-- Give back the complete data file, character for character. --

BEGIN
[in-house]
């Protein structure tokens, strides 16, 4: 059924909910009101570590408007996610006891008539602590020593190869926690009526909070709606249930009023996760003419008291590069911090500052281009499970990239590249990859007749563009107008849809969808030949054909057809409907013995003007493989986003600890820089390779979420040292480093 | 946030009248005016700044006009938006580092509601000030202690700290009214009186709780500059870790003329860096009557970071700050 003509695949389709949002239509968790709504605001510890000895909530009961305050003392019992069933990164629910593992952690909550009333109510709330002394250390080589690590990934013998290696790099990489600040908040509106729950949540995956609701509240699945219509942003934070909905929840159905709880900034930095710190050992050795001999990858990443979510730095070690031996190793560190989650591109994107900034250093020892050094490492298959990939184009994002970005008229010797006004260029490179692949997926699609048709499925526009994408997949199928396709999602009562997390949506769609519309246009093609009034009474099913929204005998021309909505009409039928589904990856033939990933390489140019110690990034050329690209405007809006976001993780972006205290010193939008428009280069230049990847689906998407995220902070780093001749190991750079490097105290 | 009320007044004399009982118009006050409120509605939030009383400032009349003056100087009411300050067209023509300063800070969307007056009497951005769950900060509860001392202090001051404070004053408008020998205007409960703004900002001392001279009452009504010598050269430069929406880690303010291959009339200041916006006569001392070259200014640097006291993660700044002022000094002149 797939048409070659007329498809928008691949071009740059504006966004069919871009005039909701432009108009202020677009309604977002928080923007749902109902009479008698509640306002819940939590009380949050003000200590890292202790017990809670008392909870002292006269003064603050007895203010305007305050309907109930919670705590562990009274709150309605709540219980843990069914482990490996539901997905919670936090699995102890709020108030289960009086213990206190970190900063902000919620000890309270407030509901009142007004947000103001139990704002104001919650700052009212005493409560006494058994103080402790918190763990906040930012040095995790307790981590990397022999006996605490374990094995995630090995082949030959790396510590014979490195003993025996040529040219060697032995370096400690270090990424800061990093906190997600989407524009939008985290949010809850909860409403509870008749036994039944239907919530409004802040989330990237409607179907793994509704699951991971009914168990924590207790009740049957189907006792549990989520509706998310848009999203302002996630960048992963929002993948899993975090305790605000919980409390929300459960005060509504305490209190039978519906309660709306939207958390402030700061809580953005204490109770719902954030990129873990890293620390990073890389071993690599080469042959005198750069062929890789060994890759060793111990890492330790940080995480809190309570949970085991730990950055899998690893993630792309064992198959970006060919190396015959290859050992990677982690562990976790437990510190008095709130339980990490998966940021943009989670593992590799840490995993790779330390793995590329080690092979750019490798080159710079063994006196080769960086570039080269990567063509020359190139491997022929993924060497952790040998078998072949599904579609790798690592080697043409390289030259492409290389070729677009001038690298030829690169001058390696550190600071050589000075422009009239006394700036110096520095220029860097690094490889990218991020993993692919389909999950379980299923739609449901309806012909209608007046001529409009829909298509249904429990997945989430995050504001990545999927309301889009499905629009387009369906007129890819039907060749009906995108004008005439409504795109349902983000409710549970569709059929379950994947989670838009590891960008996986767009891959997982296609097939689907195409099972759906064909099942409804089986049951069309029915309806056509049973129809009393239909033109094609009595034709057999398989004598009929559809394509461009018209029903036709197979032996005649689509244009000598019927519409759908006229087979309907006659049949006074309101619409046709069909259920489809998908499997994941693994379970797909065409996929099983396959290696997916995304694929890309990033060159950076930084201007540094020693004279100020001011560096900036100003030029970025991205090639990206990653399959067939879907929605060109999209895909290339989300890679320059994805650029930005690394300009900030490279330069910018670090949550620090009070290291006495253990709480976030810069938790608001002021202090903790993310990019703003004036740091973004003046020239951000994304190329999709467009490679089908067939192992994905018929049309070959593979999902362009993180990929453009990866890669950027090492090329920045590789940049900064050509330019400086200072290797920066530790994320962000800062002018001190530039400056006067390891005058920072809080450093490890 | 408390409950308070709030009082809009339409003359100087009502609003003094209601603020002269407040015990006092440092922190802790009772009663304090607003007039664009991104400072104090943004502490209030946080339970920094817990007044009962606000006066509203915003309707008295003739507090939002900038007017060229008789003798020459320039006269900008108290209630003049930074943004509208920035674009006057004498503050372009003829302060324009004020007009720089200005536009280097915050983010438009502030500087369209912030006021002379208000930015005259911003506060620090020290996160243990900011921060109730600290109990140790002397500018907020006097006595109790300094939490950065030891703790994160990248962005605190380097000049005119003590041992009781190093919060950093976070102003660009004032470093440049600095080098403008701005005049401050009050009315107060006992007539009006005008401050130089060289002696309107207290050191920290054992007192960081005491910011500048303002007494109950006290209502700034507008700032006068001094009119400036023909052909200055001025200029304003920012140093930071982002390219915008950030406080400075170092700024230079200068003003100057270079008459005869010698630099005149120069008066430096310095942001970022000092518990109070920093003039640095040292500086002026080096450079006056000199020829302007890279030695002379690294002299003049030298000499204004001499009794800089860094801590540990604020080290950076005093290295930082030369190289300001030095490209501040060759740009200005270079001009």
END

[in-house]
């Protein structure tokens, strides 16, 4: 059924909910009101570590408007996610006891008539602590020593190869926690009526909070709606249930009023996760003419008291590069911090500052281009499970990239590249990859007749563009107008849809969808030949054909057809409907013995003007493989986003600890820089390779979420040292480093 | 946030009248005016700044006009938006580092509601000030202690700290009214009186709780500059870790003329860096009557970071700050 003509695949389709949002239509968790709504605001510890000895909530009961305050003392019992069933990164629910593992952690909550009333109510709330002394250390080589690590990934013998290696790099990489600040908040509106729950949540995956609701509240699945219509942003934070909905929840159905709880900034930095710190050992050795001999990858990443979510730095070690031996190793560190989650591109994107900034250093020892050094490492298959990939184009994002970005008229010797006004260029490179692949997926699609048709499925526009994408997949199928396709999602009562997390949506769609519309246009093609009034009474099913929204005998021309909505009409039928589904990856033939990933390489140019110690990034050329690209405007809006976001993780972006205290010193939008428009280069230049990847689906998407995220902070780093001749190991750079490097105290 | 009320007044004399009982118009006050409120509605939030009383400032009349003056100087009411300050067209023509300063800070969307007056009497951005769950900060509860001392202090001051404070004053408008020998205007409960703004900002001392001279009452009504010598050269430069929406880690303010291959009339200041916006006569001392070259200014640097006291993660700044002022000094002149 797939048409070659007329498809928008691949071009740059504006966004069919871009005039909701432009108009202020677009309604977002928080923007749902109902009479008698509640306002819940939590009380949050003000200590890292202790017990809670008392909870002292006269003064603050007895203010305007305050309907109930919670705590562990009274709150309605709540219980843990069914482990490996539901997905919670936090699995102890709020108030289960009086213990206190970190900063902000919620000890309270407030509901009142007004947000103001139990704002104001919650700052009212005493409560006494058994103080402790918190763990906040930012040095995790307790981590990397022999006996605490374990094995995630090995082949030959790396510590014979490195003993025996040529040219060697032995370096400690270090990424800061990093906190997600989407524009939008985290949010809850909860409403509870008749036994039944239907919530409004802040989330990237409607179907793994509704699951991971009914168990924590207790009740049957189907006792549990989520509706998310848009999203302002996630960048992963929002993948899993975090305790605000919980409390929300459960005060509504305490209190039978519906309660709306939207958390402030700061809580953005204490109770719902954030990129873990890293620390990073890389071993690599080469042959005198750069062929890789060994890759060793111990890492330790940080995480809190309570949970085991730990950055899998690893993630792309064992198959970006060919190396015959290859050992990677982690562990976790437990510190008095709130339980990490998966940021943009989670593992590799840490995993790779330390793995590329080690092979750019490798080159710079063994006196080769960086570039080269990567063509020359190139491997022929993924060497952790040998078998072949599904579609790798690592080697043409390289030259492409290389070729677009001038690298030829690169001058390696550190600071050589000075422009009239006394700036110096520095220029860097690094490889990218991020993993692919389909999950379980299923739609449901309806012909209608007046001529409009829909298509249904429990997945989430995050504001990545999927309301889009499905629009387009369906007129890819039907060749009906995108004008005439409504795109349902983000409710549970569709059929379950994947989670838009590891960008996986767009891959997982296609097939689907195409099972759906064909099942409804089986049951069309029915309806056509049973129809009393239909033109094609009595034709057999398989004598009929559809394509461009018209029903036709197979032996005649689509244009000598019927519409759908006229087979309907006659049949006074309101619409046709069909259920489809998908499997994941693994379970797909065409996929099983396959290696997916995304694929890309990033060159950076930084201007540094020693004279100020001011560096900036100003030029970025991205090639990206990653399959067939879907929605060109999209895909290339989300890679320059994805650029930005690394300009900030490279330069910018670090949550620090009070290291006495253990709480976030810069938790608001002021202090903790993310990019703003004036740091973004003046020239951000994304190329999709467009490679089908067939192992994905018929049309070959593979999902362009993180990929453009990866890669950027090492090329920045590789940049900064050509330019400086200072290797920066530790994320962000800062002018001190530039400056006067390891005058920072809080450093490890 | 408390409950308070709030009082809009339409003359100087009502609003003094209601603020002269407040015990006092440092922190802790009772009663304090607003007039664009991104400072104090943004502490209030946080339970920094817990007044009962606000006066509203915003309707008295003739507090939002900038007017060229008789003798020459320039006269900008108290209630003049930074943004509208920035674009006057004498503050372009003829302060324009004020007009720089200005536009280097915050983010438009502030500087369209912030006021002379208000930015005259911003506060620090020290996160243990900011921060109730600290109990140790002397500018907020006097006595109790300094939490950065030891703790994160990248962005605190380097000049005119003590041992009781190093919060950093976070102003660009004032470093440049600095080098403008701005005049401050009050009315107060006992007539009006005008401050130089060289002696309107207290050191920290054992007192960081005491910011500048303002007494109950006290209502700034507008700032006068001094009119400036023909052909200055001025200029304003920012140093930071982002390219915008950030406080400075170092700024230079200068003003100057270079008459005869010698630099005149120069008066430096310095942001970022000092518990109070920093003039640095040292500086002026080096450079006056000199020829302007890279030695002379690294002299003049030298000499204004001499009794800089860094801590540990604020080290950076005093290295930082030369190289300001030095490209501040060759740009200005270079001009």